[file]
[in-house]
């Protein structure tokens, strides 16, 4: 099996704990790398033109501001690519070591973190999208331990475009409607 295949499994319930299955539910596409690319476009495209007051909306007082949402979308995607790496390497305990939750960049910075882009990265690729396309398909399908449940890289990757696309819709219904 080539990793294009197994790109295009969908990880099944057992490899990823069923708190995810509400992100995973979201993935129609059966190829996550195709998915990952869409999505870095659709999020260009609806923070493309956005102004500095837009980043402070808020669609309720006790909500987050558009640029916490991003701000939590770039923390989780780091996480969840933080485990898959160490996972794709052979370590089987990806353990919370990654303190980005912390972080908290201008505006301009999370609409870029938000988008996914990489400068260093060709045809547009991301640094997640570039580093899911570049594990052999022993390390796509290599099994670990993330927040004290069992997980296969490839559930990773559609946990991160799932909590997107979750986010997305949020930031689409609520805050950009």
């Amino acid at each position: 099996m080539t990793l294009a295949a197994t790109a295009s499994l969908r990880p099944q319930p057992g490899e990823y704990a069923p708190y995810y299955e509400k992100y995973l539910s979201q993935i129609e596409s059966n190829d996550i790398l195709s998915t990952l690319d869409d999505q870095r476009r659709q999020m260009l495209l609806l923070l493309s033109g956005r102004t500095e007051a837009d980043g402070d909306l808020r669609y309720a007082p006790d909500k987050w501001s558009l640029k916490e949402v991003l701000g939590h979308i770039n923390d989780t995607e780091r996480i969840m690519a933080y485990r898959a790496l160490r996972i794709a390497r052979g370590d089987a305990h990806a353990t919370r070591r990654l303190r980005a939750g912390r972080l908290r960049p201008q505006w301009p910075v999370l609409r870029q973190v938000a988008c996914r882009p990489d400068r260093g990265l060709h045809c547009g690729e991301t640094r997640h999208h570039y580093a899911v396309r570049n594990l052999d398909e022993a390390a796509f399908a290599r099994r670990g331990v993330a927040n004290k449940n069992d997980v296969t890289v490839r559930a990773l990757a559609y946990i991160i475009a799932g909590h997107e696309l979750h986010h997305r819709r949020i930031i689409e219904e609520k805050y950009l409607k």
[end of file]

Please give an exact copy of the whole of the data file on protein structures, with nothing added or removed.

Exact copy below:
[in-house]
């Protein structure tokens, strides 16, 4: 099996704990790398033109501001690519070591973190999208331990475009409607 295949499994319930299955539910596409690319476009495209007051909306007082949402979308995607790496390497305990939750960049910075882009990265690729396309398909399908449940890289990757696309819709219904 080539990793294009197994790109295009969908990880099944057992490899990823069923708190995810509400992100995973979201993935129609059966190829996550195709998915990952869409999505870095659709999020260009609806923070493309956005102004500095837009980043402070808020669609309720006790909500987050558009640029916490991003701000939590770039923390989780780091996480969840933080485990898959160490996972794709052979370590089987990806353990919370990654303190980005912390972080908290201008505006301009999370609409870029938000988008996914990489400068260093060709045809547009991301640094997640570039580093899911570049594990052999022993390390796509290599099994670990993330927040004290069992997980296969490839559930990773559609946990991160799932909590997107979750986010997305949020930031689409609520805050950009």
């Amino acid at each position: 099996m080539t990793l294009a295949a197994t790109a295009s499994l969908r990880p099944q319930p057992g490899e990823y704990a069923p708190y995810y299955e509400k992100y995973l539910s979201q993935i129609e596409s059966n190829d996550i790398l195709s998915t990952l690319d869409d999505q870095r476009r659709q999020m260009l495209l609806l923070l493309s033109g956005r102004t500095e007051a837009d980043g402070d909306l808020r669609y309720a007082p006790d909500k987050w501001s558009l640029k916490e949402v991003l701000g939590h979308i770039n923390d989780t995607e780091r996480i969840m690519a933080y485990r898959a790496l160490r996972i794709a390497r052979g370590d089987a305990h990806a353990t919370r070591r990654l303190r980005a939750g912390r972080l908290r960049p201008q505006w301009p910075v999370l609409r870029q973190v938000a988008c996914r882009p990489d400068r260093g990265l060709h045809c547009g690729e991301t640094r997640h999208h570039y580093a899911v396309r570049n594990l052999d398909e022993a390390a796509f399908a290599r099994r670990g331990v993330a927040n004290k449940n069992d997980v296969t890289v490839r559930a990773l990757a559609y946990i991160i475009a799932g909590h997107e696309l979750h986010h997305r819709r949020i930031i689409e219904e609520k805050y950009l409607k």